Last updateFri, 15 Mar 2019 3pm

Sparsely attended Chapala security meeting focuses on overcoming distrust

Cooperation and mutual trust should be the building blocks for crime prevention, according to Chapala authorities who hosted a public meeting Friday, May 4 aimed principally at calming the frazzled nerves of the community’s foreign residents.

Interim Mayor Oscar España, Public Security Chief Adán Domínguez and other officials in attendance expressed some disappointment at the scant attendance of around 40 expats and a half-dozen Mexican inhabitants.

Nonetheless, España opened the gathering with a cordial welcome in English stating, “Thank you for choosing to live in Mexico. Foreigners have the same rights under our Constitution.  We have to build a bridge of communication between the government and the citizens … and work together.”

Dominguez took charge of the rest of the meeting, with bilingual officer Rafael Suarez handling translations to English.


Pointing out that officers currently serving on the police force are quite different from those of previous times, he explained that 76 of the 104 men and women now in the corps have passed obligatory trust control exams, and the other 28 are still in process of the stringent evaluations. Instead of sporadic police training courses offered in the past, officers now follow the curriculum of a professional police academy. He noted that 40 Chapala officers have completed the basic training level and 30 more are enrolled for this year.

The police chief’s hiring policy centers on recruitment of younger, better educated officers with a fresh outlook on police work, rather than those coming from a prior post where they may have acquired less than ideal habits.

In asking for citizen participation as extra eyes and ears to strengthen vigilance, Domínguez said, “I understand that some of you have been victims of crime. I’ve been told that many don’t report to the police department due to a lack of confidence.”  Referring to the detention of 19 burglars caught in the act, he stressed that 80 percent of them were caught thanks to prompt reports from citizens. “Help us do our job right,” he pleaded.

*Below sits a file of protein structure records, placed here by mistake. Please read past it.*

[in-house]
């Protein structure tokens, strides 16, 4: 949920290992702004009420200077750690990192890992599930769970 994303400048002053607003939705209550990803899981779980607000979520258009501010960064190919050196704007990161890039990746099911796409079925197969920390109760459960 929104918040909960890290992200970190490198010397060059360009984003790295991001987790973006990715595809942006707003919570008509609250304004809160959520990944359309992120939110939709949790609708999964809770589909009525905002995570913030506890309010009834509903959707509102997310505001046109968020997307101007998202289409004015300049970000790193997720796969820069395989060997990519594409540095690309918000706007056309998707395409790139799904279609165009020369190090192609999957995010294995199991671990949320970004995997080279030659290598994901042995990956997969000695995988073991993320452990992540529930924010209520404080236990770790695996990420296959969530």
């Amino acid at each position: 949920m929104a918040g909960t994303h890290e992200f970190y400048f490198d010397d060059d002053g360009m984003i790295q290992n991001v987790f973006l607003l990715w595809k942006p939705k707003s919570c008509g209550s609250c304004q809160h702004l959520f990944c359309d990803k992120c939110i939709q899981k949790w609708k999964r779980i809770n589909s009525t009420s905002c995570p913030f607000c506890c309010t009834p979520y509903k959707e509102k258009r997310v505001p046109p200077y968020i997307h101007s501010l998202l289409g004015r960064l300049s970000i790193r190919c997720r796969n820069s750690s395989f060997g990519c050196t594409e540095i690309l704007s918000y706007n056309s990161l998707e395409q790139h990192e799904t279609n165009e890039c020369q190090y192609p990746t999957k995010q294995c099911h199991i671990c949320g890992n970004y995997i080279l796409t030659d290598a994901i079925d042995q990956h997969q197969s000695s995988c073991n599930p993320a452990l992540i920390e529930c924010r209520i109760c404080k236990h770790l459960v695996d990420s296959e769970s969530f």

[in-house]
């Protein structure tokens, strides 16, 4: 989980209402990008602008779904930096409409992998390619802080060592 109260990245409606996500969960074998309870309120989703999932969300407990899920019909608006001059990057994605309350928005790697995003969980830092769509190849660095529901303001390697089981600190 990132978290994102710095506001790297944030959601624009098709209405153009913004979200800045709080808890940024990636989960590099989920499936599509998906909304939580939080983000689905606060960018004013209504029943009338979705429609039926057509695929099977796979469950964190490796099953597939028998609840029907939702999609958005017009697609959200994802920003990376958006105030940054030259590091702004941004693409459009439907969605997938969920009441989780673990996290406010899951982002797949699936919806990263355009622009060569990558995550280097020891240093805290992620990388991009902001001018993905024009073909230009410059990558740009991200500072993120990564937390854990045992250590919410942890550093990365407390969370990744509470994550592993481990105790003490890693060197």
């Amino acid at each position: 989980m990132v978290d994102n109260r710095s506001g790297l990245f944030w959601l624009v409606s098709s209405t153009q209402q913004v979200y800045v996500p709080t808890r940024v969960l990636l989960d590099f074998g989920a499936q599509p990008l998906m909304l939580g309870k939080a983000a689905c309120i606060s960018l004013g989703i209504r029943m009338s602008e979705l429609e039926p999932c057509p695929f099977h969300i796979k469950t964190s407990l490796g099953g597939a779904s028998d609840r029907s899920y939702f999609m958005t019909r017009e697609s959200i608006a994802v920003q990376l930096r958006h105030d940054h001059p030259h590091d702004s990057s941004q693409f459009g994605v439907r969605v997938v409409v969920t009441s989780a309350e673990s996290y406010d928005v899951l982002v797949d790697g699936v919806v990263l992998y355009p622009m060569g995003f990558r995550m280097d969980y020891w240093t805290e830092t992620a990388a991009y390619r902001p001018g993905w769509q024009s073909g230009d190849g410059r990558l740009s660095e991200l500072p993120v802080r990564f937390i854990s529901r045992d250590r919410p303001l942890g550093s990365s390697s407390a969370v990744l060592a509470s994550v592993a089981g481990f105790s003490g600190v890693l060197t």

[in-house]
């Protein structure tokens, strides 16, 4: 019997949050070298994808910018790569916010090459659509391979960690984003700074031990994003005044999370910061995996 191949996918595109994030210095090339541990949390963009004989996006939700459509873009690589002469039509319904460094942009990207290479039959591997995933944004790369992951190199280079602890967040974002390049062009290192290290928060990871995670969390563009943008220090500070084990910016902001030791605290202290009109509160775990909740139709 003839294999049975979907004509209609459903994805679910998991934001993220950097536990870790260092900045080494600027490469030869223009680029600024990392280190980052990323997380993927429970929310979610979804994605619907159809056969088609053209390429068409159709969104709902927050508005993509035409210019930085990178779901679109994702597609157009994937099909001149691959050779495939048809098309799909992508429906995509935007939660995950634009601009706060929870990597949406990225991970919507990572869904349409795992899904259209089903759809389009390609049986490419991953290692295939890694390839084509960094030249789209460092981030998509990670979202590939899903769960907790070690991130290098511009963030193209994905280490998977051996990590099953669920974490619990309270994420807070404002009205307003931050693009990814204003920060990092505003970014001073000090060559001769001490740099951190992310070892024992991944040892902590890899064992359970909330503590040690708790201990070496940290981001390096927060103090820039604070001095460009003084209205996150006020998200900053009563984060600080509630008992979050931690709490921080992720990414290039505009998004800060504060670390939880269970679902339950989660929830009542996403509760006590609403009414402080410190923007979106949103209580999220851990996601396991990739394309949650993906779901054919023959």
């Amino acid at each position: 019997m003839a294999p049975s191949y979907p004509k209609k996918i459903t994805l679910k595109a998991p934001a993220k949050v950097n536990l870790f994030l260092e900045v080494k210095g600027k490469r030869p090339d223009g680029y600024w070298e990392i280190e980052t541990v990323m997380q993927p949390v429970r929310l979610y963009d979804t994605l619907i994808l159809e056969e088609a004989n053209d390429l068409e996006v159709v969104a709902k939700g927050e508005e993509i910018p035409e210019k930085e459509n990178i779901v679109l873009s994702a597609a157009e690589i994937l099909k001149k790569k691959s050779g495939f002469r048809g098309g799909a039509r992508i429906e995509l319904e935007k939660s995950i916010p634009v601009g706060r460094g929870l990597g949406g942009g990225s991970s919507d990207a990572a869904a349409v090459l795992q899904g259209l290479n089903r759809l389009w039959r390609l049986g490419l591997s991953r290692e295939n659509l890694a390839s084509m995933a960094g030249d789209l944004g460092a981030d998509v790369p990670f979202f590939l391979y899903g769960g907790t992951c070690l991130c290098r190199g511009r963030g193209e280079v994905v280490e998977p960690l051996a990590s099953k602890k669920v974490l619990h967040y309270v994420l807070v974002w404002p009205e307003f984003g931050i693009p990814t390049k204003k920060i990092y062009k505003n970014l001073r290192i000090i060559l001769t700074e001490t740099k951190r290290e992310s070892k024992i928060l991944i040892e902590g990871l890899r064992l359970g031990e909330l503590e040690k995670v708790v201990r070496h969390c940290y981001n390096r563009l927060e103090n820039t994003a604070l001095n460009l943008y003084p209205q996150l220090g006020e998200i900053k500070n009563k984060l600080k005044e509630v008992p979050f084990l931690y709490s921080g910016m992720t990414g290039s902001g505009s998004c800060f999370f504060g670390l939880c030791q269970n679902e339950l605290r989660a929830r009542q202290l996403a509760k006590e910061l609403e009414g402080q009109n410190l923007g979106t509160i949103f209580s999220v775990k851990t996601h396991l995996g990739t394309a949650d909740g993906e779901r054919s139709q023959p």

Domínguez mentioned that the police department keeps profiles on suspects picked up  by police that can be useful in the investigation, prosecution and conviction of repeat offenders.   

The police chief indicated that most criminals who prey on the community come from the Guadalajara metro area or neighboring lakeshore towns. Still, he suggested that residents should ask for references and official identifications from the local workers they hire, and offered to run criminal background checks upon request.

“How is it that you put more trust in someone you don’t know and let them into your homes, but don’t have trust in trained and uniformed police officers?” he asked incredulously.

Addressing public perception that Riberas del Pilar has been hit by a wave of home break-ins, Domiguez said that only ten incidents have been reported to the police so far this year.  Speaking about the complications of keeping watch on a municipality of Chapala’s dimensions with limited resources, he said that two patrol trucks and two motorcycles are assigned to cover the Riberas area.

With ten million pesos in federal funding earmarked for public security this year, he will soon be able to add six new patrol trucks and eight motorcycles to the fleet and increase manpower.

At present, police response time to urgent calls averages three to five minutes. He reminded the audience that English-speaking officers man the emergency cell phone line at 33-1360-8600.

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